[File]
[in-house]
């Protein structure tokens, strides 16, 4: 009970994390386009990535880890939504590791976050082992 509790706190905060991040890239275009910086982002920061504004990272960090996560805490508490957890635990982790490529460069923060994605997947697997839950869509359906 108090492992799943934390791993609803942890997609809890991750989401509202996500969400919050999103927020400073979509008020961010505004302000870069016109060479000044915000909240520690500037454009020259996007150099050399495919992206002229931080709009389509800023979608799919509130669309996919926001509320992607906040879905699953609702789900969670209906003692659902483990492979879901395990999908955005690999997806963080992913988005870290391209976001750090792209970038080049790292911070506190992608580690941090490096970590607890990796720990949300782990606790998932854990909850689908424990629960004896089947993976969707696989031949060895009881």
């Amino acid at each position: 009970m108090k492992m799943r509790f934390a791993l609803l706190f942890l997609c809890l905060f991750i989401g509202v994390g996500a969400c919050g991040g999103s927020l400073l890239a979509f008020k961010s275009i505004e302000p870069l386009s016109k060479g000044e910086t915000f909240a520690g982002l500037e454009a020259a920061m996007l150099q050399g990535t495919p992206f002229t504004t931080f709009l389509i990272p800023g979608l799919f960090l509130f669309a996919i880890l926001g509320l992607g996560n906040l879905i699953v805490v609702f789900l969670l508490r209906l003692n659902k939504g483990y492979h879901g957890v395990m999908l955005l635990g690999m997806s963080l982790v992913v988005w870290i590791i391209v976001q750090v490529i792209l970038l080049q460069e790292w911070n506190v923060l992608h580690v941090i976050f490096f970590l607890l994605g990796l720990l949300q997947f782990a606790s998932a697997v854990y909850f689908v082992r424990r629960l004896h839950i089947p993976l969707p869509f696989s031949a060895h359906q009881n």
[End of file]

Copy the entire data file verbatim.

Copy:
[in-house]
């Protein structure tokens, strides 16, 4: 009970994390386009990535880890939504590791976050082992 509790706190905060991040890239275009910086982002920061504004990272960090996560805490508490957890635990982790490529460069923060994605997947697997839950869509359906 108090492992799943934390791993609803942890997609809890991750989401509202996500969400919050999103927020400073979509008020961010505004302000870069016109060479000044915000909240520690500037454009020259996007150099050399495919992206002229931080709009389509800023979608799919509130669309996919926001509320992607906040879905699953609702789900969670209906003692659902483990492979879901395990999908955005690999997806963080992913988005870290391209976001750090792209970038080049790292911070506190992608580690941090490096970590607890990796720990949300782990606790998932854990909850689908424990629960004896089947993976969707696989031949060895009881």
């Amino acid at each position: 009970m108090k492992m799943r509790f934390a791993l609803l706190f942890l997609c809890l905060f991750i989401g509202v994390g996500a969400c919050g991040g999103s927020l400073l890239a979509f008020k961010s275009i505004e302000p870069l386009s016109k060479g000044e910086t915000f909240a520690g982002l500037e454009a020259a920061m996007l150099q050399g990535t495919p992206f002229t504004t931080f709009l389509i990272p800023g979608l799919f960090l509130f669309a996919i880890l926001g509320l992607g996560n906040l879905i699953v805490v609702f789900l969670l508490r209906l003692n659902k939504g483990y492979h879901g957890v395990m999908l955005l635990g690999m997806s963080l982790v992913v988005w870290i590791i391209v976001q750090v490529i792209l970038l080049q460069e790292w911070n506190v923060l992608h580690v941090i976050f490096f970590l607890l994605g990796l720990l949300q997947f782990a606790s998932a697997v854990y909850f689908v082992r424990r629960l004896h839950i089947p993976l969707p869509f696989s031949a060895h359906q009881n």